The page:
It seems as though the insurance industry just can't cut a break in the media. As I write this, the news of a MetLife agent convicted in a New York murder-for-life-insurance plot received coverage across all major business wires. Those of you who remember insurance executive Michael Segal's 2004 conviction on racketeering, fraud and embezzlement, or the trials and tribulations of Maurice R. "Hank" Greenberg, will agree that regardless of guilt or innocence, propaganda or truth, information is power. This is particularly true as health insurers put their talking points together to respond to the recent release of Michael Moore's movie, "Sicko." This type of news brings the entire industry down... and puts the industry under increased scrutiny.Information published by either the public or the trade press is held to stringent ethical standards, and although this may not always be the case, we'd like to think that professionals from both mediums report truthful information without bias. This is INN's editorial mission. Reporting negative information tends to stir the pot, however, from generating a quiet dialogue to generating results that force accountability. The facts are the facts.
Apparently, National Underwriter (June 25, 2007, p. 28) agrees. Its "Agents Do Go Rogue, But Determining Which Are Crooked Can Be a Challenge," story tackled the same difficult subject as our July cover story, "Keeping Agents Honest-Legally and Ethically." Both trade publications deemed the subject newsworthy.
I'm certain that neither story was written to prove that our industry considers the terms "legal" and "ethical" mutually exclusive, or to stereotype any one group of agents as being "thieves."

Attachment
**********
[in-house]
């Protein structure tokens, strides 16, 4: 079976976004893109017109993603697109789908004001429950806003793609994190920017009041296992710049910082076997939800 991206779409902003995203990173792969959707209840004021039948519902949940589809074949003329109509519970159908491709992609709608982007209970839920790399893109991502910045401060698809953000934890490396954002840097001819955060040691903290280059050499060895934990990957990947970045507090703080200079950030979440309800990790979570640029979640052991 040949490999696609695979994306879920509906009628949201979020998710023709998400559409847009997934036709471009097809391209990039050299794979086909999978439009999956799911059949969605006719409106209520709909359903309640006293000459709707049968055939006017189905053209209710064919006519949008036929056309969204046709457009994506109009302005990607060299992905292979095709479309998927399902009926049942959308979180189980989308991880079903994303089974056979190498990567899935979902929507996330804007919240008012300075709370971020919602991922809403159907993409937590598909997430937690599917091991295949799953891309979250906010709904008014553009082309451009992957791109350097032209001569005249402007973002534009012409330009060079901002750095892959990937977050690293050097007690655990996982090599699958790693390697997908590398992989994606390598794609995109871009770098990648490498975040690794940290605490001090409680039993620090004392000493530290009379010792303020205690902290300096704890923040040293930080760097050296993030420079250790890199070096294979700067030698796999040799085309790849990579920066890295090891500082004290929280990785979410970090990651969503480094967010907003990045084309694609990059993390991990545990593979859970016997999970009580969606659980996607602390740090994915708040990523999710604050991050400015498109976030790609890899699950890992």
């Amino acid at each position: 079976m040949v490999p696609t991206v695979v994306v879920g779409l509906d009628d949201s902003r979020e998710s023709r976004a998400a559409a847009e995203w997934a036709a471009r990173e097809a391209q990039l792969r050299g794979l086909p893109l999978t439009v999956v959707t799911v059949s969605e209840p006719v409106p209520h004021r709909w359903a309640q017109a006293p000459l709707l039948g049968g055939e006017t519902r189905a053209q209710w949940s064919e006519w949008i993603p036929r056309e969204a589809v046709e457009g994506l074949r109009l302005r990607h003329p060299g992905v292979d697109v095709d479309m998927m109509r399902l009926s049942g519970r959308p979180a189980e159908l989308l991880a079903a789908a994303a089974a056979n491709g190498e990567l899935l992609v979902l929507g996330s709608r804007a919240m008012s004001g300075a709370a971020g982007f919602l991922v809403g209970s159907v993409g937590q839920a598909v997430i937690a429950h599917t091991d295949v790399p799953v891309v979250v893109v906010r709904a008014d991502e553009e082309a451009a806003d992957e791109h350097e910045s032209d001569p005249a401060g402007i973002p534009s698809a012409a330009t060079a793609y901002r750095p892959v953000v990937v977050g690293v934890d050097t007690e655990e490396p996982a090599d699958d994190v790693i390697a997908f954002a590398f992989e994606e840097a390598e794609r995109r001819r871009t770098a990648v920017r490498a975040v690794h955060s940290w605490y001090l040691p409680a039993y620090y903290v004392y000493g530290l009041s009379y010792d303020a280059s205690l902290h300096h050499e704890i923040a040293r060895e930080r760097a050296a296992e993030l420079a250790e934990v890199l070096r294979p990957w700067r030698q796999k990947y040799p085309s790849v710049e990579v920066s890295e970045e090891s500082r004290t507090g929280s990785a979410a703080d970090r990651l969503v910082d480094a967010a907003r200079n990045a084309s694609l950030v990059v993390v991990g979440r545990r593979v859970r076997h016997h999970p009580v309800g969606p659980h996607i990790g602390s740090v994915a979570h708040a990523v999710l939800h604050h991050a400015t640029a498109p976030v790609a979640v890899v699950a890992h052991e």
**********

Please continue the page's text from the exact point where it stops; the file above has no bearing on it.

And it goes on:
The INN story was written to provide carriers with the information necessary to be proactive in their selection of and response to agents who participate in unethical or illegal business practices. If this issue did not exist, the states' watchdog efforts that apply to both licensing and market conduct rules would not exist, either. There are even books written on this subject, such as "Market Conduct for Life Insurance Agents." And the National Association of Insurance Commissioners did not create its Online Fraud Reporting System in a vacuum.
We acknowledge that in our story, we could have presented a more balanced view, i.e., the total number of independent and captive agents in the U.S. and the number of either group that find themselves on wrong side of the law (an unknown number). And although we could cite examples of carriers that conduct business unethically or illegally, we did not include this element in the story because the story was not about carriers-it was about agents.
Speaking of agents, the article also did not include a discussion of the number of agents who are above reproach. Why? Because conducting business ethically and legally is the expected norm for agents and carriers. This should be a non-issue.
P.S. As you can imagine, the INN story garnered reader response (see "Letters to the Editor", www.insurancenetworking.com, "Viewpoints.")
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